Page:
Oh my. I am actually not so good with time management. I am always overworked. But I love every minute of it. However, I always advise not to take on too much; not just because you need to be rested to work properly, but because you might not be able to complete your projects — and nowadays, an online reputation can be destroyed much faster than it can be built. So, just make sure you can handle everything you take on. You could always recommend a friend. This is what I do when I can’t take on work. I recommend the client to contact someone who I trust can please them.
I am very disciplined. If I don’t have time to visit with friends, go to a party or see a movie, I’ll put work first, and always have. I see a lot of people who don’t have self-discipline or strong work ethics, and they don’t go far to be honest. Almost all super-successful people work very, very hard.
15. How do you handle the pressure of deadlines and find time for your family?
Inayaili de Leon
I’m not married and I don’t have any kids, so that means I can work late or during the weekend if need be. I like to have deadlines. If you have good relationships with your clients and good communication skills, the deadlines won’t be completely ridiculous. You can either plan your time well and get your bit done in time, or you can just plain procrastinate and then freak out at the last minute — it’s up to you. I think I’d go mental if I didn’t have deadlines. Projects would just drag on and on. I wouldn’t be able to stop changing things here and there. It’s good to know when it’s time to stop and say, “It’s done.”
Molly E. Holzschlag
I don’t. This is why I’m unmarried and have no children. That’s not what I intended, but it’s the way life worked out for me. I used to regret it, but now I realize that I’ve received a different kind of blessing. I have been able to travel the world and meet some of the most incredible people, from paupers to princes. For me, to travel and interact with such an array of humanity is the greatest gift of my life, and I feel very, very blessed for it.
It’s tough. I work a lot of hours, and I’m most productive at night, so I usually get more done in the late evenings, when I can concentrate in peace. I always save certain hours for family time. Start-ups are hard and demanding, but I always find time for my family. It’s a bonus (but imperative) that they are very supportive and patient.
Along with my husband Vlad (who is also a designer), we cry to ourselves about deadline pressures. I cry on his shoulder, and he cries on mine. It’s a fair deal. I personally have a great friend and partner at Design Disease in the person of Jacob Gower, who deals with all of my clients from the first moments to the end of the projects. This way, I have the comfort to work in peace.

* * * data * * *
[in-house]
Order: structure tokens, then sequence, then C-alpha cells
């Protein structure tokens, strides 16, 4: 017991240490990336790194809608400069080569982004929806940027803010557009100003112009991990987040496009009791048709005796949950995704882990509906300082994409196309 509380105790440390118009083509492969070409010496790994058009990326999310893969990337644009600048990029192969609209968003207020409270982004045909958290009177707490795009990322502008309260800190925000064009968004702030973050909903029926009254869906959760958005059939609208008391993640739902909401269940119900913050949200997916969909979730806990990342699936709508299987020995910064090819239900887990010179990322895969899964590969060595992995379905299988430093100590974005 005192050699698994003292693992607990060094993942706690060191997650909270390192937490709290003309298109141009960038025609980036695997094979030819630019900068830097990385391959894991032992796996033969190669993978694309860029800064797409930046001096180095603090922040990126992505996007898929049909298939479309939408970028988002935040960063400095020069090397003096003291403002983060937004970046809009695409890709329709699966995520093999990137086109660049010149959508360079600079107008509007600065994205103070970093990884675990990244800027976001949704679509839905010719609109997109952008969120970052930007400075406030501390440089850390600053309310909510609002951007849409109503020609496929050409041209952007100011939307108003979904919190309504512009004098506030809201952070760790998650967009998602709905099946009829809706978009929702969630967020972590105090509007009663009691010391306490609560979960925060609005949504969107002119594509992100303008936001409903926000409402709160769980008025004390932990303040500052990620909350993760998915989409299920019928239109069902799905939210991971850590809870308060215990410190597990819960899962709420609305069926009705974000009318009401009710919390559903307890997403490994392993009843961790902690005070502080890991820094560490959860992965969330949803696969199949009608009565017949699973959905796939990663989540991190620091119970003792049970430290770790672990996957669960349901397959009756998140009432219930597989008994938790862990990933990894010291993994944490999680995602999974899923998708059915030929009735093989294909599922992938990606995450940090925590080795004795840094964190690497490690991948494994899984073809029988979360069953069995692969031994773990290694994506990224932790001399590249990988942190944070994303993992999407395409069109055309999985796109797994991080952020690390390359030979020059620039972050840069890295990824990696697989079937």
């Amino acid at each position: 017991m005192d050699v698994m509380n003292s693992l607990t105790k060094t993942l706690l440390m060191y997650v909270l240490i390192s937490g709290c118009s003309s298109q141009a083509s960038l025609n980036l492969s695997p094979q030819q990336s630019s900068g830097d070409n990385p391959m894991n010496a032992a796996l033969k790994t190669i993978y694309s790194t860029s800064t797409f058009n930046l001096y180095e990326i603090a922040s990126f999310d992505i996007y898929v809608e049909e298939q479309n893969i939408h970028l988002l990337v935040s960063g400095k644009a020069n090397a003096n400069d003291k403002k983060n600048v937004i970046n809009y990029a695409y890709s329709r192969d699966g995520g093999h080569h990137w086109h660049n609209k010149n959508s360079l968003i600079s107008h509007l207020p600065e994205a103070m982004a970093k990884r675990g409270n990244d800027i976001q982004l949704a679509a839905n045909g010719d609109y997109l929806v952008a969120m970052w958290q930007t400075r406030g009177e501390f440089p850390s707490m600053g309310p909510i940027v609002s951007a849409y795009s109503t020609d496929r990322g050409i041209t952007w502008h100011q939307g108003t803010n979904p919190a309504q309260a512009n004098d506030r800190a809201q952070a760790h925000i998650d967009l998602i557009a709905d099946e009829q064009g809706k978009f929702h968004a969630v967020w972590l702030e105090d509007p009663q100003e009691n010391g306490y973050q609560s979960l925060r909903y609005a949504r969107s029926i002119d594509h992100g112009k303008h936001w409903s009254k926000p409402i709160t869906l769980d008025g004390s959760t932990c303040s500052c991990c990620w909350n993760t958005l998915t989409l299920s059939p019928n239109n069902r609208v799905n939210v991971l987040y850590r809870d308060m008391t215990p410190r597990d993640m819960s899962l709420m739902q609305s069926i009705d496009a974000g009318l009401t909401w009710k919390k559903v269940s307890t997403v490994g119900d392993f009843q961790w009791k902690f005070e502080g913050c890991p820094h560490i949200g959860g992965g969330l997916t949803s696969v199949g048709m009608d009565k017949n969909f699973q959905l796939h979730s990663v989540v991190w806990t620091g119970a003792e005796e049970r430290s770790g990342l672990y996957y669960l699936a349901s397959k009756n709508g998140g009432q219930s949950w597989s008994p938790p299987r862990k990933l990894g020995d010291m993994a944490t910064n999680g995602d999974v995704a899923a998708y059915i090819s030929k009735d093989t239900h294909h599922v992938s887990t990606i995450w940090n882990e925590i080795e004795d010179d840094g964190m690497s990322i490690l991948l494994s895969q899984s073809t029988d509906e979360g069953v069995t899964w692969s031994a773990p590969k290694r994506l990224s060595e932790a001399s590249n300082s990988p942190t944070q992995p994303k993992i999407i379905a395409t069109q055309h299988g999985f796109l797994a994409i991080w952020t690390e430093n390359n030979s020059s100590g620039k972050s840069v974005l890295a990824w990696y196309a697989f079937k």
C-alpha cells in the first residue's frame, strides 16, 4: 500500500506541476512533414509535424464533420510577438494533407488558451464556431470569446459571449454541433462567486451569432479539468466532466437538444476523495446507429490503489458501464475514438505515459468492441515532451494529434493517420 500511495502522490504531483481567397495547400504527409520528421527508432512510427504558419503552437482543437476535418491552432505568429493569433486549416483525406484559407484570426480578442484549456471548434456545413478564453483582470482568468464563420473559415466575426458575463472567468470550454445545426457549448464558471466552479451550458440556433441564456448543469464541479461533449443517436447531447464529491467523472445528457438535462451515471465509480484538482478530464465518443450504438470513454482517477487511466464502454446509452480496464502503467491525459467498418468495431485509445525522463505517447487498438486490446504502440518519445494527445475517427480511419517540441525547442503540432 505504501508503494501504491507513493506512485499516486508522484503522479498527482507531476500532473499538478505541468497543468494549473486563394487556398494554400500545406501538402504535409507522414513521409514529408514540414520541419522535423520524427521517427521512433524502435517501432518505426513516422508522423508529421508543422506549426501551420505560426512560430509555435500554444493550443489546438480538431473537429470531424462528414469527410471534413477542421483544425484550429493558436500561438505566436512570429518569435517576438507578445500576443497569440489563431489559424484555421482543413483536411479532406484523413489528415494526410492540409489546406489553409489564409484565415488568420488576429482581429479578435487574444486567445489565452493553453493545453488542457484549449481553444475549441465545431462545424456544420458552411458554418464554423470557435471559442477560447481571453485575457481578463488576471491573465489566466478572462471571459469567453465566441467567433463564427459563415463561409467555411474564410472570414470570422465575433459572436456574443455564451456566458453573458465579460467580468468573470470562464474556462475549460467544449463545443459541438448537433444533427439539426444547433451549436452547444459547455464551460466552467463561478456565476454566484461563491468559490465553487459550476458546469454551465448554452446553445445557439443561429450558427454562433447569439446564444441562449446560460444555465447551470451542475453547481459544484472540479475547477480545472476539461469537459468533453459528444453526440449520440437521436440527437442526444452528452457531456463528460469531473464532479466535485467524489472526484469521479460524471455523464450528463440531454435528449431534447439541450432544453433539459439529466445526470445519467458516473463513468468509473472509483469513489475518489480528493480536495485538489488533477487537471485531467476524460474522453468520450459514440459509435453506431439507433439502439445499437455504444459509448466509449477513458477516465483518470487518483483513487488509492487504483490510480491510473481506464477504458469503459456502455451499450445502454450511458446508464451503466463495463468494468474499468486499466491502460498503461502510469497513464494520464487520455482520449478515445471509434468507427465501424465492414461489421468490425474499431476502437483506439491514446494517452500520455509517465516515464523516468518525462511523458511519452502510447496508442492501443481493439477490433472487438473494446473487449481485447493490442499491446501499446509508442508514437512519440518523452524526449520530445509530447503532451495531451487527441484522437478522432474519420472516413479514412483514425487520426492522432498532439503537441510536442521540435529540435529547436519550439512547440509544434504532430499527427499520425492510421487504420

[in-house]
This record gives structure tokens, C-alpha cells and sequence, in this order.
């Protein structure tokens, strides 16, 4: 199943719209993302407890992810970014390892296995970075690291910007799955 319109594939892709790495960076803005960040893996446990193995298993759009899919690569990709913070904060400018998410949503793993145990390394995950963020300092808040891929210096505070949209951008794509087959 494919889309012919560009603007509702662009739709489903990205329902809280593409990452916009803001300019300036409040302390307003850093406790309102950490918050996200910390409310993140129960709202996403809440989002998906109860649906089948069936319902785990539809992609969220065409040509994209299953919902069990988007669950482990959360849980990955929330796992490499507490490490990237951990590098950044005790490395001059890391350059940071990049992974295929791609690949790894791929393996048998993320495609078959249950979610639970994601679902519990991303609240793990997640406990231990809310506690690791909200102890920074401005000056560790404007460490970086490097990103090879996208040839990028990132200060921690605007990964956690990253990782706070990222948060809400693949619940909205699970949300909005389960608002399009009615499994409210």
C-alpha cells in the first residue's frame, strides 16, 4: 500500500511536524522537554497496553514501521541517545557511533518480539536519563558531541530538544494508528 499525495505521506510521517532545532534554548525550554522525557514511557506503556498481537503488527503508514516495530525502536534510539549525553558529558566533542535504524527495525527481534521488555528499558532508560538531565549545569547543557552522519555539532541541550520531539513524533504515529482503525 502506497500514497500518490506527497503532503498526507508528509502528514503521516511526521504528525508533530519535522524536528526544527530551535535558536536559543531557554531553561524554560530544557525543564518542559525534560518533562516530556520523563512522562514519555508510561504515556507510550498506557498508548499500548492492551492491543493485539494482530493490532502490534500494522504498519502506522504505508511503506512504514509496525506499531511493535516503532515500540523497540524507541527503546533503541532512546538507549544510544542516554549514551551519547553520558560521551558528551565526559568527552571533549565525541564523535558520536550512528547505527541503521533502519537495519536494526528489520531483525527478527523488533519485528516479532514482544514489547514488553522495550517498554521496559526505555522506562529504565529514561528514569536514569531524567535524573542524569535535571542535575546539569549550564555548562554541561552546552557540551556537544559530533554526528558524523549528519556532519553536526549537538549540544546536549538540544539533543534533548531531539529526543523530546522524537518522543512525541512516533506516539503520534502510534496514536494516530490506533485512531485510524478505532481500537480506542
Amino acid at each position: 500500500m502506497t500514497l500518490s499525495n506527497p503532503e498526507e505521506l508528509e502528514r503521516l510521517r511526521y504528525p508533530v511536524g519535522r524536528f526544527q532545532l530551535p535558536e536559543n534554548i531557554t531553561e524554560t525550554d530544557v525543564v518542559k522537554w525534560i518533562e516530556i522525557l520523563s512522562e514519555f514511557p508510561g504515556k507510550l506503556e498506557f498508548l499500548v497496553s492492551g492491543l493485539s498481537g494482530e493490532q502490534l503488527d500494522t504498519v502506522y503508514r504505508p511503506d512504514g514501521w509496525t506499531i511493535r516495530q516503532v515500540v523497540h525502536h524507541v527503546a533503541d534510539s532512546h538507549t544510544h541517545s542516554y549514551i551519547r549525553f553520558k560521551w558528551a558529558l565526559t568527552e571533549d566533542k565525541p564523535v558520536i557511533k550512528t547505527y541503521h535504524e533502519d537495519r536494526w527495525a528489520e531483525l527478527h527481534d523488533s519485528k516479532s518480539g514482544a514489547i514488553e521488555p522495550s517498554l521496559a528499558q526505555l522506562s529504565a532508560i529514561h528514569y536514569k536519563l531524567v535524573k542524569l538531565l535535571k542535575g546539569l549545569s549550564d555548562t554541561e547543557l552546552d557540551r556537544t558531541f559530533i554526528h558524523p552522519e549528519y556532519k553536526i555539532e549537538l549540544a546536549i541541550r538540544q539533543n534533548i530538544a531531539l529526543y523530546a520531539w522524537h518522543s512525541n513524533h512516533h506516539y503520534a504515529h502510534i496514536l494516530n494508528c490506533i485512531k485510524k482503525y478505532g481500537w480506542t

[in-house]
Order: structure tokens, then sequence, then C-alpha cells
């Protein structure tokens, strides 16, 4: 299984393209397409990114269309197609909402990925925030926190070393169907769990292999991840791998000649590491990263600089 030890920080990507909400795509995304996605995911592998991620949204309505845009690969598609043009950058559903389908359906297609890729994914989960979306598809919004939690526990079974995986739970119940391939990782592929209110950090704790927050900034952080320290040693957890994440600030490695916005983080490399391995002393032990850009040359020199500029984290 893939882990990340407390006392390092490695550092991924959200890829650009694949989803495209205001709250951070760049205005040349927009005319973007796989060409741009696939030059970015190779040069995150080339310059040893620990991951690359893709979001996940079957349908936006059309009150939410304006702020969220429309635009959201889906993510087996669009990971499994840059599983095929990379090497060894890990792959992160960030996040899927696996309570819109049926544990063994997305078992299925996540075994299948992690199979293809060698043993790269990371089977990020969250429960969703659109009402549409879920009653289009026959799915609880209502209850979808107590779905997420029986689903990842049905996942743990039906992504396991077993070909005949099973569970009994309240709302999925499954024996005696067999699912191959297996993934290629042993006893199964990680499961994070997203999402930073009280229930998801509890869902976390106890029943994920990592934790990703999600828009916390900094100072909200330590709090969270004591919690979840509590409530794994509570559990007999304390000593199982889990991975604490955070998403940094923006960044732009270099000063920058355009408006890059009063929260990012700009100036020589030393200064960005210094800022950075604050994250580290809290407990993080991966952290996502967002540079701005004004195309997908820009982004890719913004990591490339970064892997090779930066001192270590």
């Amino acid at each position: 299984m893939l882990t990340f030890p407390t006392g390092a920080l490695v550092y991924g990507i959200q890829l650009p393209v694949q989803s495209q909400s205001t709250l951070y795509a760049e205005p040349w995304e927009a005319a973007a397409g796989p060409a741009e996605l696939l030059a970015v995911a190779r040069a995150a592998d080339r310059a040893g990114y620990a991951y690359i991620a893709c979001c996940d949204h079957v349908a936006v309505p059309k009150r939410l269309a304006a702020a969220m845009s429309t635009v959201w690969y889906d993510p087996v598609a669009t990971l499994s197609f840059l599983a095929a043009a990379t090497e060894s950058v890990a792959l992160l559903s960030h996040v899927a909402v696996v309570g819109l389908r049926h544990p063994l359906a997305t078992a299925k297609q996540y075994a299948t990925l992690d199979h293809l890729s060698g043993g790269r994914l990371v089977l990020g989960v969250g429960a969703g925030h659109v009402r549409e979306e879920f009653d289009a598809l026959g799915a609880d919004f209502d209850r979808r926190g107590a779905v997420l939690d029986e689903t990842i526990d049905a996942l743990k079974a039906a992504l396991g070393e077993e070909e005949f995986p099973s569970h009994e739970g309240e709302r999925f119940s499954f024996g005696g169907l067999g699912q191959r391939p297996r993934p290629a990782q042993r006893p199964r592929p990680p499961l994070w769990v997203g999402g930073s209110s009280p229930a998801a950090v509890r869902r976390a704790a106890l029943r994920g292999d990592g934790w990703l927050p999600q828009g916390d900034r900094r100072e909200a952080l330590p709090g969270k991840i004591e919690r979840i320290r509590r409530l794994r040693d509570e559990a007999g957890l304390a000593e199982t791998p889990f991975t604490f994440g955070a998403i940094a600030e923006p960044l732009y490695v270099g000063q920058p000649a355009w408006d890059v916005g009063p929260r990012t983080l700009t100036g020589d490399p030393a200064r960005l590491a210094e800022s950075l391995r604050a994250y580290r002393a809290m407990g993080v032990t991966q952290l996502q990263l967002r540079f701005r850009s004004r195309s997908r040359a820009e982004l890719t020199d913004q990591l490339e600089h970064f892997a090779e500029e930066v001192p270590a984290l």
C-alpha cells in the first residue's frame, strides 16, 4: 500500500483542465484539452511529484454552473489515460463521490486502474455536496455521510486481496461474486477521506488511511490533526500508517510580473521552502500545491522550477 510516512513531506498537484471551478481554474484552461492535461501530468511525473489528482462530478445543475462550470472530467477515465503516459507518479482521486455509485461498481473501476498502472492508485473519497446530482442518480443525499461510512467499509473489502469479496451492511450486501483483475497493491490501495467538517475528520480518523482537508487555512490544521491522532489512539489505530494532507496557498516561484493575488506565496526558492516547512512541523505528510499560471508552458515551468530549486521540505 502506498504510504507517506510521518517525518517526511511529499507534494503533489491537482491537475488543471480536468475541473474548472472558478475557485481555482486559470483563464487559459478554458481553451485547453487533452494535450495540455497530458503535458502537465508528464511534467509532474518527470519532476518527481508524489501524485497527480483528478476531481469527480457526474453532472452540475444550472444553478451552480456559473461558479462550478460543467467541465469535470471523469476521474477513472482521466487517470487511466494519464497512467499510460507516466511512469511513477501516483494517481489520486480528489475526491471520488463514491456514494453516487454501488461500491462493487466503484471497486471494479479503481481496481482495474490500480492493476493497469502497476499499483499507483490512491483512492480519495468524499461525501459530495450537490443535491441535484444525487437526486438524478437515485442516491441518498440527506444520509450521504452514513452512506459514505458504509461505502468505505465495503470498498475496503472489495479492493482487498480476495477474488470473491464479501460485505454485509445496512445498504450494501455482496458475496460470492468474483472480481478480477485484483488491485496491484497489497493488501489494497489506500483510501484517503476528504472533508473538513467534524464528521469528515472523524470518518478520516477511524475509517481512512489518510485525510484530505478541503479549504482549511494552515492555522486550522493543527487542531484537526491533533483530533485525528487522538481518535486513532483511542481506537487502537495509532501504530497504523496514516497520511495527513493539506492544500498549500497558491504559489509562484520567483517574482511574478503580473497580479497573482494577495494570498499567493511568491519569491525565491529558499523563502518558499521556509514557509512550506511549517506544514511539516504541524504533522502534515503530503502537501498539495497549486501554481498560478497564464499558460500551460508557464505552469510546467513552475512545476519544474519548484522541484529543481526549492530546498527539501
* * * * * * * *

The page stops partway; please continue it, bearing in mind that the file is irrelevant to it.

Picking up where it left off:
There are no magical solutions in the career of a designer. Every single person has a different path, a different vision, a different result, and that makes this job unique.
It’s been a huge challenge, and I am not sure I’ve entirely succeeded. I am definitely a workaholic, and it has hurt my family’s feelings many times. I think they know me so well now and see that my hard work has paid off, so they aren’t as critical any longer. It helps that my daughter is 20 now and has her own life to lead, but when she was younger she was upset with me quite often. I am not sure that I balanced life and work well at all.
Deadlines are fine; they go straight in the diary. As long as the client has provided everything I need to meet the deadline, it comes and goes without any hiccups. Family is a bit more tricky. I’m not too good at balancing this, because I now work from home, and it’s even harder when you have access to everything on an iPhone. I’m never away from my emails. I’ve gotten into the really bad habit of checking them, too, when I wake up at night. Generally though, the work-life balance is fairly okay. I work hard during the week, and I like to make my weekends a real break.
I sleep on the couch a lot. I’m kidding; I don’t really!
About three years ago, I realized it was getting to be very difficult handling everything on my own. As a freelancer turned studio owner, I wore all the hats in the shop: accountant, bookkeeper, maintenance person, receptionist and eventually, when I hired staff, personal director and counsellor. I was also taking on creative projects, so my time was extremely thin.
It was then that I hired a virtual assistant to help me with the day-to-day administrative tasks of running a business. She helps me with email, new project requests, accounts receivable and payables, just about anything I need to help me re-focus my time away from administrative duties and back onto the creative work I love doing.
When you aren’t getting enough sleep, eating enough food, drinking enough water, and your family is wondering whether you’ve gone missing, that is generally when you know you need to either scale back a little or hire.
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- Group Interview: Expert Advice for Students and Young Web Designers
- 35 Designers x 5 Questions
Professional suggestions, tips and ideas from some of the best Web developers from around the world.